Whitestown Town Hall providing temporary home for adoptable kittens

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By Chris Bavender 

Walk into Whitestown Town Hall and you’ll find the usual workplace environment, with three furry exceptions – kittens, looking for a home.

Two months ago, at a Humane Society for Boone Co. board meeting, members were discussing different ways to display the kittens and cats filling foster homes.

“Dogs seem to get a lot of exposure, but cats really don’t,” said Michelle Atkinson, director of fosters at the Humane Society. “Tanya (Sumner) mentioned perhaps the town hall could take a few in. We thought that was such a great idea.”

Sumner, director of public relations for Whitestown, said the town was happy to help the Humane Society through its busy spring kitten “explosion” season.

“We have the space, and we get a lot of foot traffic through the lobby here at the Whitestown Municipal Complex, so it seemed like a natural partnership,” Sumner said. “Until the new, permanent Humane Society for Boone Co. rescue shelter is built here in Whitestown, this seemed like a great option for exposure for these little kittens looking for a new home. And hopefully, town hall will be a convenient place for families looking for a new pet to visit during normal business hours.”

So, on May 3, Tiny Tim, Oliver and Bluto – gray male tabbies – moved into Town Hall, complete with biographies and adoption forms. Within days the trio found their “forever” homes.

Because of the success getting the first three adopted, two more felines – Petey, 10, and Suzie, 5, –settled into Town Hall on May 12. Their stories, however, are a bit different. Petey, a black and white male, and Suzie, a tabby female, were surrendered to HSBC after their owner went into a nursing home. Atkinson said both are loving, social cats but will need some time to warm up in a new environment. The move helps the shelter by freeing up much needed space in foster homes.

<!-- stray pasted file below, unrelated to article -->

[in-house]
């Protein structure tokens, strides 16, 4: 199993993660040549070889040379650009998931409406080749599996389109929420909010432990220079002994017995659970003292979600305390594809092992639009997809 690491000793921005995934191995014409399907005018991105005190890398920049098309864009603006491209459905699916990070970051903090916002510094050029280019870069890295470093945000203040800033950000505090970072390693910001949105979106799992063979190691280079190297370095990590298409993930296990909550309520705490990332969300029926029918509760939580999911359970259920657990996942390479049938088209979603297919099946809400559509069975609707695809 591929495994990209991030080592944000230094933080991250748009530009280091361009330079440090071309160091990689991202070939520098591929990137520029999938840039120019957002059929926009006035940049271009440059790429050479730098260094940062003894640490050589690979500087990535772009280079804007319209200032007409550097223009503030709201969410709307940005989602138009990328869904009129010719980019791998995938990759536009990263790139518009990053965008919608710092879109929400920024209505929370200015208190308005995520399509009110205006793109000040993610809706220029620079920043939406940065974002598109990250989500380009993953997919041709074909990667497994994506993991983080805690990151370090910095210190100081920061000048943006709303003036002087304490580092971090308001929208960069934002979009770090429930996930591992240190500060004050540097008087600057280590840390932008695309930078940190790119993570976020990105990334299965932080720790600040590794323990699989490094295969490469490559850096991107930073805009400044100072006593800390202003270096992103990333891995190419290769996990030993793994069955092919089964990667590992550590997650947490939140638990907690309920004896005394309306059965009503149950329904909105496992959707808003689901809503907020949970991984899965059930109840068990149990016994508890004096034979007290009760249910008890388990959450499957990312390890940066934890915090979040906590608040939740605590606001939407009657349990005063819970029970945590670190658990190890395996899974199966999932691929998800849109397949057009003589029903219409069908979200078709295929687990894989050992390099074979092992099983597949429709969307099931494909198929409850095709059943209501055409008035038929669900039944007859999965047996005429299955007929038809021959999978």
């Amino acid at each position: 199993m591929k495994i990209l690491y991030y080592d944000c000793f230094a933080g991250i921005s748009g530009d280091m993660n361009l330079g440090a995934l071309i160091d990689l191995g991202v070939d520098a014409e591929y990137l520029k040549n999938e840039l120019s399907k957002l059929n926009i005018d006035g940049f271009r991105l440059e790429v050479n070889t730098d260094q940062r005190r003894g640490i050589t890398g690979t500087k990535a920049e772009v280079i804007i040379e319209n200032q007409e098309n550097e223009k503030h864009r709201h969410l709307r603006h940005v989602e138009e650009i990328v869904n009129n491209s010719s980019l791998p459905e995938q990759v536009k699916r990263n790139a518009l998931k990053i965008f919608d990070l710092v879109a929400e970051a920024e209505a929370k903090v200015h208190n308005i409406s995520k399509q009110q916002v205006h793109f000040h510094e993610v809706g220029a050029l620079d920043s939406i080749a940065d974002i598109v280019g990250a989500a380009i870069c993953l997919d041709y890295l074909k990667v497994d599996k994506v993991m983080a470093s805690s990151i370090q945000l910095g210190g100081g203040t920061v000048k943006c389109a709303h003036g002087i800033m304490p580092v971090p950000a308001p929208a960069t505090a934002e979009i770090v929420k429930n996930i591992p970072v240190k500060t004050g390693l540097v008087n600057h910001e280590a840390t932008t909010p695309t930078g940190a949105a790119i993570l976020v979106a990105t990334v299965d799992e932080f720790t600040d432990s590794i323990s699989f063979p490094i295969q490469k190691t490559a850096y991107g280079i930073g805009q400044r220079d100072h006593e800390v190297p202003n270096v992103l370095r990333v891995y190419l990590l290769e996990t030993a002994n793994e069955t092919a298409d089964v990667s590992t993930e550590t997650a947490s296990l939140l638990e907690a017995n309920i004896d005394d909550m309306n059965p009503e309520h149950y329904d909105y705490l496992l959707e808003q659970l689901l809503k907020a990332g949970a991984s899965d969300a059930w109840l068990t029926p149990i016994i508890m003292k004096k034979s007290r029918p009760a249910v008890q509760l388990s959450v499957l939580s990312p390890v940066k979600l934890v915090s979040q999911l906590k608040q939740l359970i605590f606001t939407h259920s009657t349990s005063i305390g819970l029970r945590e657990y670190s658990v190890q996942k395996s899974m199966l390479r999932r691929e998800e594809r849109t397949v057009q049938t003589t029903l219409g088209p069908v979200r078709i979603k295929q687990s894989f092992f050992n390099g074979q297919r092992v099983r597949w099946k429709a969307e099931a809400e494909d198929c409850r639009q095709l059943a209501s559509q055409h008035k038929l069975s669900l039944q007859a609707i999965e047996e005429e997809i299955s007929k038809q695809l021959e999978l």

“We have taken in several litters in the last month, and the foster home keeps them until they are 3 months old and can be spayed or neutered, so now their foster has room and can bottle feed a new litter instead of having big kittens at her house,” Atkinson said.

While HSBC has partnered with area vet clinics in the past to feature adoptable cats, this is the first time it’s been done at a town hall or business. Atkinson hopes it won’t be the last time.

“I would certainly hope others would consider doing this. Maybe an insurance company or a storefront on the brick street – anyone who is interested,” she said. “We can get all the supplies they need and send volunteers to them. If we have more opportunities like this, then it means we can take in more animals in need, because there will be a time I will have to say I can’t take a litter of kittens because we have no room. And then what will happen to them?”

Atkinson also hopes this helps reinforce the message to spay and neuter – even if it’s a stray neighborhood cat.

“We can do a trap and release and come get them to be spayed and neutered and returned back. You will still have a stray in your area, but it will be fixed and won’t be having litters. A lot of people don’t know that a kitten that is 6-months-old can get pregnant,” she said. “And, a mama cat can get pregnant while she is nursing her litter by two different males and (can) carry two different litters. She doesn’t even have to be in heat to get pregnant. In fact, assuming a mama cat lives to be 8, in her lifetime, she can have 360 kittens if she isn’t spayed.”

For more on hosting kittens or fostering, contact Atkinson at hsforbc@gmail.com.

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